Are you a helicopter parent?

Helicopter parenting connotes images of a parent hovering over their child, watching whatever they do and following wherever they go.

There are parents befriend or intimidate their child’s teacher to ask for higher grades or class incentives. Some parents actually do their child’s homework so they get better grades.

There are parents who keep their children on a short leash, always needing to know what their kids are doing or who they’re with.

Helicopter parents spoon-feed their children to make life easier and help them succeed, or so they think. These parents often don’t make their kids do chores.

Neither do they allow their kids to make decisions for themselves, nor solve problems on their own.

Helicopter parenting takes many forms. The fear of lagging behind others and the need to succeed in everything can drive parents to overprotect and over-control their children.

Sounds familiar? If any of the above examples remind you of yourself, you may be guilty of helicopter parenting.

Most helicopter parents have well-meaning intentions and success plans for for their children, but may just end up doing more damage to their children in the long run and affect their social skills and behaviour.

The long-term effects on the child can be seriously damaging as they can grow up with low self-esteem, make poor decisions, develop unrealistic goals for themselves, and have trouble socializing and making friends.

Parents who go out of their way to make everything in life smooth for their children aren’t really preparing them for success but making them vulnerable to failure.

For example, a child keeps forgetting to bring their homework to school. The parent, not wanting their child to suffer the consequences, takes the homework to their child in school.

While it may seem like what any caring parent would do, this habit does not teach the child to be responsible. The child ends up thinking that their parents will always deal with their failings for them.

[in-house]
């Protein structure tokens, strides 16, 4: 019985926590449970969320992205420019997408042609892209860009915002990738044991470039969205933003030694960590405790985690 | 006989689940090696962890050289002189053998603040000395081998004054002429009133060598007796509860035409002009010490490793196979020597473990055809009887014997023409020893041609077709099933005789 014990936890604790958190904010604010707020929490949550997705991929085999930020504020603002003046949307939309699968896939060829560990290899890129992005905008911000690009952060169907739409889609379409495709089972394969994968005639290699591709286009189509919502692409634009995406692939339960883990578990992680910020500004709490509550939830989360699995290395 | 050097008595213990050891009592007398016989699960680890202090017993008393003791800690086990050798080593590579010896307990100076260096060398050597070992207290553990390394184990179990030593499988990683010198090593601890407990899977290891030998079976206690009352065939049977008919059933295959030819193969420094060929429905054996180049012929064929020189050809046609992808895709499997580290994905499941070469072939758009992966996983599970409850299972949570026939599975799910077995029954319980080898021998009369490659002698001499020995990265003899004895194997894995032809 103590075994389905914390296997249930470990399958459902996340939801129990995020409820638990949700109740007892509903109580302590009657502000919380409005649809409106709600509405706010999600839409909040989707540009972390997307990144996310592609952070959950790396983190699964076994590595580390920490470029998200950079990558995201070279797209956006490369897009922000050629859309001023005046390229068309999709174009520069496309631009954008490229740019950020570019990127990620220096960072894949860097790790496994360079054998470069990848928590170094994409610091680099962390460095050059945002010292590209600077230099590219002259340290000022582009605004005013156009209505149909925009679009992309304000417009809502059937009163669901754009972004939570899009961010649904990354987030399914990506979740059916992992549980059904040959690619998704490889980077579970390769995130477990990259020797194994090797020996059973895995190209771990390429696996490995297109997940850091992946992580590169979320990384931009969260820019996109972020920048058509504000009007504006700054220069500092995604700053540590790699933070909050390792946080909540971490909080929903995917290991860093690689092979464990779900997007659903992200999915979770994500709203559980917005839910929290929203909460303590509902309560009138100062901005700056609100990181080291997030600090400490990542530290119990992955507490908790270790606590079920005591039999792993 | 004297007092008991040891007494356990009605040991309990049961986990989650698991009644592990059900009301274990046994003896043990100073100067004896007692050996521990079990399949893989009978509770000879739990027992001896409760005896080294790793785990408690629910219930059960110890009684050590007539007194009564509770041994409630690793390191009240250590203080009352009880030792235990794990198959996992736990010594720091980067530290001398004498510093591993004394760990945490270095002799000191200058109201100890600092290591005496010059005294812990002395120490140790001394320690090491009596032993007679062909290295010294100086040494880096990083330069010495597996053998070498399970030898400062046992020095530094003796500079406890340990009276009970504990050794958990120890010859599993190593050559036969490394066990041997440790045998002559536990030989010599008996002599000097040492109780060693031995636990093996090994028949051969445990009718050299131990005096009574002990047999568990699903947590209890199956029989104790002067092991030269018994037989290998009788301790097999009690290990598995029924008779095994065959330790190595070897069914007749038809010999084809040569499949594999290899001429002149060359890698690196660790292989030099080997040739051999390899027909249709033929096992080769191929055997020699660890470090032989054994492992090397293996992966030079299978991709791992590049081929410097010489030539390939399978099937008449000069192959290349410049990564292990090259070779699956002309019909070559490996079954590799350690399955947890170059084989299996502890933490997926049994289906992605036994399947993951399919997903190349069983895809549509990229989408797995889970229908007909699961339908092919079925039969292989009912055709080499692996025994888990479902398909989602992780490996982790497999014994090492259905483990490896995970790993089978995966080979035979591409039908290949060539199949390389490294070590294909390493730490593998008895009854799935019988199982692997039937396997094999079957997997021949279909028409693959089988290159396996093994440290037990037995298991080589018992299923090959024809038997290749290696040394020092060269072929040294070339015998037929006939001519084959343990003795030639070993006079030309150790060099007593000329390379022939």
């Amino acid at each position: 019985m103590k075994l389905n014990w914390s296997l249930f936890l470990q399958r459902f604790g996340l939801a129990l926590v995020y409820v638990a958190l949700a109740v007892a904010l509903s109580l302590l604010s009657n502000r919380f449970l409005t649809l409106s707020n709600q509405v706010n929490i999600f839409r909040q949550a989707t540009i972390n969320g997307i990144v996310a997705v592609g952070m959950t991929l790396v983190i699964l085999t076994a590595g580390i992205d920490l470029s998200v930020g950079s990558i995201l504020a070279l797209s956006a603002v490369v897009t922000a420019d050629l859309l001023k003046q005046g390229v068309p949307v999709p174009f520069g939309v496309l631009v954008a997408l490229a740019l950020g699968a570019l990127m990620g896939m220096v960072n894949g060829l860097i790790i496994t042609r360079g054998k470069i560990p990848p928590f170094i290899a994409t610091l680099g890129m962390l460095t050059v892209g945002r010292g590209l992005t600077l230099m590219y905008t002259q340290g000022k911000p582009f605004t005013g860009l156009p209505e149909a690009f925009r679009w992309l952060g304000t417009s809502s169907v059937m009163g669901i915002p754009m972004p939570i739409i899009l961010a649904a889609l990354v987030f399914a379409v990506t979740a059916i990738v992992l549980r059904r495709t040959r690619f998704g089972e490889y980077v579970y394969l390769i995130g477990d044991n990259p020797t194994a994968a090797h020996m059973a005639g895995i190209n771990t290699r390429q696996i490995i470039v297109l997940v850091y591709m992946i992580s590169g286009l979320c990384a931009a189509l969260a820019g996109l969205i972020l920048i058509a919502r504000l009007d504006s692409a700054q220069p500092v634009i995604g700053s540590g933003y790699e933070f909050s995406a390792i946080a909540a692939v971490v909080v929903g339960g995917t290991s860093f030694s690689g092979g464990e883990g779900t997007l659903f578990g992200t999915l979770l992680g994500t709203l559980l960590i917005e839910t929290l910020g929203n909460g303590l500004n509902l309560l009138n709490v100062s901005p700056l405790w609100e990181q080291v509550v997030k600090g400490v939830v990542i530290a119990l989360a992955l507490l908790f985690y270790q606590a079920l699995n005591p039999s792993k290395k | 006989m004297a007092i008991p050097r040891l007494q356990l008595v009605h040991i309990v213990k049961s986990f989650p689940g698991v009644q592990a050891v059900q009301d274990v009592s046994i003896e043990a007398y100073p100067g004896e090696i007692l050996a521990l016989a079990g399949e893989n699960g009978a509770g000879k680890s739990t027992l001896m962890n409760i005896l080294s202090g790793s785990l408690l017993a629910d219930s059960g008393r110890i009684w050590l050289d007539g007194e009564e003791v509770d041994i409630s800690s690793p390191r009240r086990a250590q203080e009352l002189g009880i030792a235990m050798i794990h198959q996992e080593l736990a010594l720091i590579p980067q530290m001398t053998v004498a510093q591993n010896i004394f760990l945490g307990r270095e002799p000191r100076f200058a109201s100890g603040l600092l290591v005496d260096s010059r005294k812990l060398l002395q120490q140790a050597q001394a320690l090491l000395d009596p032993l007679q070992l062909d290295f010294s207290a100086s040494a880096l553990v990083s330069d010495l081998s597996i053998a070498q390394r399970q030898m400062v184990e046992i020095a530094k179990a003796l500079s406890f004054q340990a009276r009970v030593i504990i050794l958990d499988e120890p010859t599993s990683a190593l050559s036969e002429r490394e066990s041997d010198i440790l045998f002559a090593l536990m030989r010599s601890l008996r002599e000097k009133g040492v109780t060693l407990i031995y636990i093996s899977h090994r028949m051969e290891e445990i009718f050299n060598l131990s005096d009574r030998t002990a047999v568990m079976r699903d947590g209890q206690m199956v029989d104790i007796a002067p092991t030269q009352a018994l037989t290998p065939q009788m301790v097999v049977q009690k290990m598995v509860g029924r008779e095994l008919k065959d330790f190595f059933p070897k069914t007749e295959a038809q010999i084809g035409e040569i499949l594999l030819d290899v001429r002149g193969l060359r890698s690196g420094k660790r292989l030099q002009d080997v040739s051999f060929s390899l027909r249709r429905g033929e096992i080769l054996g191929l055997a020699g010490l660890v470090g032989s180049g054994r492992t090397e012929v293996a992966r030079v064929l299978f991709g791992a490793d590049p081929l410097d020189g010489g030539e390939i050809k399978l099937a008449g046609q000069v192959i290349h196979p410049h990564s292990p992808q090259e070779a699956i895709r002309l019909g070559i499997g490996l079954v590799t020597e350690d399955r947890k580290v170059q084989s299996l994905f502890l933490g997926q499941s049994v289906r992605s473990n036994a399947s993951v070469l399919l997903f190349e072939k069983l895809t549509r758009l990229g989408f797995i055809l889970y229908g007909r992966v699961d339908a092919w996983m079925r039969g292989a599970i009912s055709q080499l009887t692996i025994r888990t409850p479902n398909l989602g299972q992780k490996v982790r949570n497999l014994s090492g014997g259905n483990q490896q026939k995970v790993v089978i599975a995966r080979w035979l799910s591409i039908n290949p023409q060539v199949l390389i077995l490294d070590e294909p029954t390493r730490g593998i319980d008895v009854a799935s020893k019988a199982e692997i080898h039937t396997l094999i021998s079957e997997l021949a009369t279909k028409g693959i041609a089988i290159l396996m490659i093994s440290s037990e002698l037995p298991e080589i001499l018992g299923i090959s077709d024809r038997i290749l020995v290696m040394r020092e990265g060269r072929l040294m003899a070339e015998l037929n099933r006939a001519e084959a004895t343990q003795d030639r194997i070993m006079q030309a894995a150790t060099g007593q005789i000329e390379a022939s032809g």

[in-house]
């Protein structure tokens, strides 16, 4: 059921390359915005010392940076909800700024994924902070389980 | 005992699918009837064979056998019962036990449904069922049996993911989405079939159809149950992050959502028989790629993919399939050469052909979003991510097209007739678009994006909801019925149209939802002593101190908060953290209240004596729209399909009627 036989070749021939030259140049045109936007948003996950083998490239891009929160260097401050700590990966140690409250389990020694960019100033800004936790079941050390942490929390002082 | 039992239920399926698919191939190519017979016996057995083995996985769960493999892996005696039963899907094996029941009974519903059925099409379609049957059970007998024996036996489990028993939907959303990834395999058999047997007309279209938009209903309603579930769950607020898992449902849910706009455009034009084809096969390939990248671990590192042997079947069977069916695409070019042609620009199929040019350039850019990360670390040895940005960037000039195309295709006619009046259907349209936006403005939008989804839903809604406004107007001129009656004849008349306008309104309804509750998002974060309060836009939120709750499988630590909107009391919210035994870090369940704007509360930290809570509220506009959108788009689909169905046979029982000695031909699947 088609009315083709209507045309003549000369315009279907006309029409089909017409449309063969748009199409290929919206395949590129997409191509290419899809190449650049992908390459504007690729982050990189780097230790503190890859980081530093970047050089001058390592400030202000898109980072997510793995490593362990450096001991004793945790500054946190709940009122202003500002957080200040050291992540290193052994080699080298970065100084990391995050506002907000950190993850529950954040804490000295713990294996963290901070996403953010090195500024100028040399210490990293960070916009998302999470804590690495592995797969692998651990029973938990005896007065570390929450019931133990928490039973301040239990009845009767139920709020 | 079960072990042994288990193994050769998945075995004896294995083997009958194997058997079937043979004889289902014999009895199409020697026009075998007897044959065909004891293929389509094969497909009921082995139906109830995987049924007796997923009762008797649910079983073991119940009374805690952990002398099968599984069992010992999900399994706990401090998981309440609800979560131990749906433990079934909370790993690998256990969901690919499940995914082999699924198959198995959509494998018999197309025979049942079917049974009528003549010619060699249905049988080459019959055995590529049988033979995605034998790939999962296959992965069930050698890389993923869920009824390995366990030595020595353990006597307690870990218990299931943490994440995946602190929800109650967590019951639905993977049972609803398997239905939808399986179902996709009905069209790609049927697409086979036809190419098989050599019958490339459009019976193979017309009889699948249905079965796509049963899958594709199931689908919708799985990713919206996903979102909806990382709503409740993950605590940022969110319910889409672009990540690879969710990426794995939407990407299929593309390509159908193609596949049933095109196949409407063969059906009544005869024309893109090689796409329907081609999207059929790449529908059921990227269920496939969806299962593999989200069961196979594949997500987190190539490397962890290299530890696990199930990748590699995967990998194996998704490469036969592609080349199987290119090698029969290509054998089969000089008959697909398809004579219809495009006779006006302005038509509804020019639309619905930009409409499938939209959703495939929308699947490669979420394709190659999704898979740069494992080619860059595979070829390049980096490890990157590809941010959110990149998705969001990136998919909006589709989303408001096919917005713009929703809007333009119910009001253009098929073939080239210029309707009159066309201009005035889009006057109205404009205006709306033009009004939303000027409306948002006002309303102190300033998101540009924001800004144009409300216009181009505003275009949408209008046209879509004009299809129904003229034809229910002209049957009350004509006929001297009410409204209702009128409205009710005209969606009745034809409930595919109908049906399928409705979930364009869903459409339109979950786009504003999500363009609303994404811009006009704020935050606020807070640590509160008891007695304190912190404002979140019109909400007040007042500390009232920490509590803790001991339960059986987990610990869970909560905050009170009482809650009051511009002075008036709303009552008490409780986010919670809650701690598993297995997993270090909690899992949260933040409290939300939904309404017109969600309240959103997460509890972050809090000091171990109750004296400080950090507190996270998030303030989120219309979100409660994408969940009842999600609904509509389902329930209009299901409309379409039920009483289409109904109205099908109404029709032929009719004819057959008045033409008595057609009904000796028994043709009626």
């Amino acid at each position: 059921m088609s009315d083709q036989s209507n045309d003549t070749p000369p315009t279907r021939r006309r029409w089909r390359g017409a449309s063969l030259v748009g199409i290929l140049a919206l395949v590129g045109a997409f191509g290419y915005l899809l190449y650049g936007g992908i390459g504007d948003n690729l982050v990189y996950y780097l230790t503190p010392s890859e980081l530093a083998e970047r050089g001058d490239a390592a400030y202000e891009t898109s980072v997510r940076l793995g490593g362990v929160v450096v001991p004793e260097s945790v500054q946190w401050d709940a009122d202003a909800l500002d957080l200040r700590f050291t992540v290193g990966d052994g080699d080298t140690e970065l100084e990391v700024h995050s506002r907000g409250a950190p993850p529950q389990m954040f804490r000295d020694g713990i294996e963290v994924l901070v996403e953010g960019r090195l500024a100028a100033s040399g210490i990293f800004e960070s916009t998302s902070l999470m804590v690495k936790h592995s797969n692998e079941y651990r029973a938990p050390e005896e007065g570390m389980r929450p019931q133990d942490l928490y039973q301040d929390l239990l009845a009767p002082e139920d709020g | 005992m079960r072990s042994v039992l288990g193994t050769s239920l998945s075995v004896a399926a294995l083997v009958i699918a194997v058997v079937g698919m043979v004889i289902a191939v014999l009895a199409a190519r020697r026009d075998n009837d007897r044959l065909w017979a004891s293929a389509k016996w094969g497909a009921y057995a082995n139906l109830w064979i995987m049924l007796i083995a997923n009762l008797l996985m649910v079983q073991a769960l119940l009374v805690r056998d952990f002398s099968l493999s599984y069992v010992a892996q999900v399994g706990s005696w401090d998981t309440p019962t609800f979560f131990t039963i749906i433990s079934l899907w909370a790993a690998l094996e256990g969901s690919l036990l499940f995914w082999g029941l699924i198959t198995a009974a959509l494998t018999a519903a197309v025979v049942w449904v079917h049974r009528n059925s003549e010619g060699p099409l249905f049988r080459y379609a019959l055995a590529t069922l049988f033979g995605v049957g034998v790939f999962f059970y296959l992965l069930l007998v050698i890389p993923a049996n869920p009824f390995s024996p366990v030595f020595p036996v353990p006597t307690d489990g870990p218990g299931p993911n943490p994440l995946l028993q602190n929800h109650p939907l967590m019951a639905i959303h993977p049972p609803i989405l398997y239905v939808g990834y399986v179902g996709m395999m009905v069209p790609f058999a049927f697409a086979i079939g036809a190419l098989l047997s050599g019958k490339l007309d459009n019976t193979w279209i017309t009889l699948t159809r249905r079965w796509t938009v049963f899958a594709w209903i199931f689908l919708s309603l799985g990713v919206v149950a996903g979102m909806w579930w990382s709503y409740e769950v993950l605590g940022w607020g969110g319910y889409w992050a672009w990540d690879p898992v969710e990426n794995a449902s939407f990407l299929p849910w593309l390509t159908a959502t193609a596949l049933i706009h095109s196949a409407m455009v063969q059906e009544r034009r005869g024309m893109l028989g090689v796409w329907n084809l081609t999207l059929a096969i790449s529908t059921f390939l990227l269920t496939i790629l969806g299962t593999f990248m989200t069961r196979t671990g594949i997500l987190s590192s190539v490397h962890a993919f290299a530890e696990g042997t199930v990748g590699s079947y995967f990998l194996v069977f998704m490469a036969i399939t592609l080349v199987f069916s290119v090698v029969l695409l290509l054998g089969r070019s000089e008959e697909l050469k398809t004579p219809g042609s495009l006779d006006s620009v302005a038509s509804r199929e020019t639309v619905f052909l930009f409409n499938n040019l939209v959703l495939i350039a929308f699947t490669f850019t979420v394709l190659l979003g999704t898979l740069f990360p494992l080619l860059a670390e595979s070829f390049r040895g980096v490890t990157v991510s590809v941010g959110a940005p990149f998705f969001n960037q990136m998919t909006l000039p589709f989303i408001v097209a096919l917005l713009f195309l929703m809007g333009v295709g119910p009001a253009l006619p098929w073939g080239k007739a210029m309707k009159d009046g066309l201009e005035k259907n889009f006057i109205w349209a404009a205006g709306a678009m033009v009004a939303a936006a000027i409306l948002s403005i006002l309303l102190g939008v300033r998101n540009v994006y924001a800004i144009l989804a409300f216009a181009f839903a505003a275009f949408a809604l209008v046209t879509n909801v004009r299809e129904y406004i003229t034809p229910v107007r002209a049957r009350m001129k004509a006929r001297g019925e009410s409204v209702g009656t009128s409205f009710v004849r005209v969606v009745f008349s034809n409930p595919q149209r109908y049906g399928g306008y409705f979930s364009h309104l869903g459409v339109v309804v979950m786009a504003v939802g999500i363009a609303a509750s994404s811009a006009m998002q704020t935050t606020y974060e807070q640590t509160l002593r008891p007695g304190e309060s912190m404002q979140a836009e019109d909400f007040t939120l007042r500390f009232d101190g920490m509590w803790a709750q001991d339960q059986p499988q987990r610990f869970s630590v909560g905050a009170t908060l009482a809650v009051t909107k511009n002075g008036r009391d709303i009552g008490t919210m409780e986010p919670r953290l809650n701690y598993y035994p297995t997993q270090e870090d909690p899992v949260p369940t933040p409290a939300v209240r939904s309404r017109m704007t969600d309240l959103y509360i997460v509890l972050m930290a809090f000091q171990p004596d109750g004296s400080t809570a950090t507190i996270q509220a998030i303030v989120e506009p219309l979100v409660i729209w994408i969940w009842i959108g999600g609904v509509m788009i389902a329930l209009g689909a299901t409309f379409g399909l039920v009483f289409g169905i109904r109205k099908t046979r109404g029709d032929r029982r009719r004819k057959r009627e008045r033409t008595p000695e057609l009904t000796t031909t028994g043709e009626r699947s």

In other words, helicopter parents end up being safety-net parents, and heir children never learn to take responsibility for their own lives.

So, what can you do to up-skill your parenting style?

Manage expectations

Know when to assist the child with their tasks and when to let them work it out on their own. Children must learn to develop a sense of responsibility and own up to their actions.

Instead of doing their homework for them, guide them to solve problems on their own. Provide them with the necessary tools and point them in the right direction.

In this highly competitive culture, it is quite common to find parents who treat their children as trophies. These parents set unrealistic expectations for their children, control their schedules and pressure them to excel.

Competitive parents often brag about their child’s achievements on social media. These parents view their child’s achievements as a measurement of their own worth as parents.

Rather than conditioning the child to work hard in order to prove themselves, it is best to guide them to improve themselves and build on their natural strengths.

Develop healthy emotional bonds

Parents often withhold praise from their children and mete out punishment thinking that “tough love” is the best way to raise successful children. However it’s best to parent by positive reinforcement.

Focus on what they do right. Praise them for their good choices. If you keep on highlighting their mistakes, it’s possible that the child will develop low self-esteem which could lead to more serious mental and emotional issues.

Rather than praise the child for being smart, praise them for their hard work. In doing so, you inspire them with the value of hard work and effort.

Practice what you preach

Children imitate the way parents respond to stress, problems and the way parents treat people who have a lower economic status. Whatever behaviour a child observes at home, they imitate. To train their child to be a responsible citizen, parents are the best role models.

This article first appeared in thenewsavvy.com

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